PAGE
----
We could see a sharp decline in the intensity of UK summer rainfall when daily (24-hour) average temperatures exceed about 22 ºC.
The work, which was partly funded by the Natural Environment Research Council (NERC), is published in Nature Geoscience today and examines the effect of temperature on rainfall in a future warmer climate.
It adds to findings from a Heavier summer downpours with climate change published last year (Kendon et al 2014) which suggested summer rainfall would become more intense under climate change.
The new study agrees with that finding, but found that on the very hottest future days the relationship between increasing rainfall intensity and temperature starts to break down.
Steven Chan, lead author of the study who is a Research Associate at Newcastle University and visiting scientist at the Met Office Hadley Centre, said: "On days where the average day and night temperature is about 22 ºC, which is well in excess of anything we would ever see today, our study showed a sharp decline in summer rainfall intensity.
"This is because our model suggests a change in circulation patterns over the UK in future, leading to hot days with reduced availability of moisture."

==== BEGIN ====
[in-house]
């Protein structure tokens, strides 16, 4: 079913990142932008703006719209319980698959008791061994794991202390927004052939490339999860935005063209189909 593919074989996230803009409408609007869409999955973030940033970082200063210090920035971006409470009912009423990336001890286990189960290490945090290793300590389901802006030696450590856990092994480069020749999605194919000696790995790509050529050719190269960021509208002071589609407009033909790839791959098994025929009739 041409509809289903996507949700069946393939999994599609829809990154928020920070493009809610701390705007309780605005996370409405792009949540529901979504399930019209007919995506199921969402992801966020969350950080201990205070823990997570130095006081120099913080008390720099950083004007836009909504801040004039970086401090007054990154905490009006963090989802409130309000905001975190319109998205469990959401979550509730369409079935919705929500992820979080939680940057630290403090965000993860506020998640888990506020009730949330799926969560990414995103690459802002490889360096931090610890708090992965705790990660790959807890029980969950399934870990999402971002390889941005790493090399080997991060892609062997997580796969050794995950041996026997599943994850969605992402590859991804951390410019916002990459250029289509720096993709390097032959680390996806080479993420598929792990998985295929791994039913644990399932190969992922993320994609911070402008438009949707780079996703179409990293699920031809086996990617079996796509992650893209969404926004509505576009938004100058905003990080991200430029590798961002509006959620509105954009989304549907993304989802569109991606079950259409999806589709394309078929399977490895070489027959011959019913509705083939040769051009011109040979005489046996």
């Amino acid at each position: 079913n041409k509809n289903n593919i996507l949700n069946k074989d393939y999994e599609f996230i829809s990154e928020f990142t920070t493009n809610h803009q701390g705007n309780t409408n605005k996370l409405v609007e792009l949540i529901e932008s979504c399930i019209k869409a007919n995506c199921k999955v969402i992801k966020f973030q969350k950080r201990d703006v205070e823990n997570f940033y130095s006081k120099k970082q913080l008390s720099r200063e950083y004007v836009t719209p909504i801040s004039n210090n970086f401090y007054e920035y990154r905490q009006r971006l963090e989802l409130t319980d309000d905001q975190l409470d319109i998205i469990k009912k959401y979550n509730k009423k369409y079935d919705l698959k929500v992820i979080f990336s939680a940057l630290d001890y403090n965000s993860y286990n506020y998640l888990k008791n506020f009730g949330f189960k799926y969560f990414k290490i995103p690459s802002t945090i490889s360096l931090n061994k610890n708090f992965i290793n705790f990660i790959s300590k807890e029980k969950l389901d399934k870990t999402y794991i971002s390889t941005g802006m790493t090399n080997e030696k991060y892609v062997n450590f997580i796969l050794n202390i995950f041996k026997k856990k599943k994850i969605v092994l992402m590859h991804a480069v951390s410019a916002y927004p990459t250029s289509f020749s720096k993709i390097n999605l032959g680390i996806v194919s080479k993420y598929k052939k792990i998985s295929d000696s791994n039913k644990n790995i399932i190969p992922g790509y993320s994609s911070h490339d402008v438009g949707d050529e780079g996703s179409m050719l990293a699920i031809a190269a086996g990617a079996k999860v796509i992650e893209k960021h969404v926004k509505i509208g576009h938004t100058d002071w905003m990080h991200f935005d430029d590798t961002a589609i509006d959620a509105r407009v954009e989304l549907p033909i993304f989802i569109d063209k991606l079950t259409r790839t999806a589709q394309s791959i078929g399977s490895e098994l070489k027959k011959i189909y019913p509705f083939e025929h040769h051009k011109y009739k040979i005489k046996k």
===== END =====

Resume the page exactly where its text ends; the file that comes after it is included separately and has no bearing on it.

Overall we still expect a significant increase in intense summer rainfall in future but, this latest study explains that the very hottest future days may see less intense rainfall than would be predicted simply from temperature constraints.
Dr Lizzie Kendon, co-author of the paper and Manager of Understanding Regional Climate Change at the Met Office Hadley Centre, said: "State-of-the-art high-resolution Met Office model projections show UK extreme precipitation intensifying under future global warming, but that the warmest future days in summer are unfavourable to extreme precipitation. Similar phenomena have been observed in parts of the tropics and subtropics."
The high resolution model used in this study was able to capture the observed temperature-precipitation relationship allowing, for the first time, an investigation into whether this relationship extends into the future.
Professor Hayley Fowler, a Royal Society Wolfson Research Fellow at Newcastle University, and a co-author on the paper said: "The new study is an important step towards understanding the flooding risks of the future.
"The next steps will be to collect a global database of hourly rainfall to see whether there are observed trends, what is causing these and to find out whether changes projected by these new very high resolution climate models are different elsewhere."
This research was funded by the INTENSE (INTElligent use of climate models for adaptatioN to nonStationary hydrological Extremes), NERC and Defra/DECC Met Office Met Office Hadley Centre Climate Programme.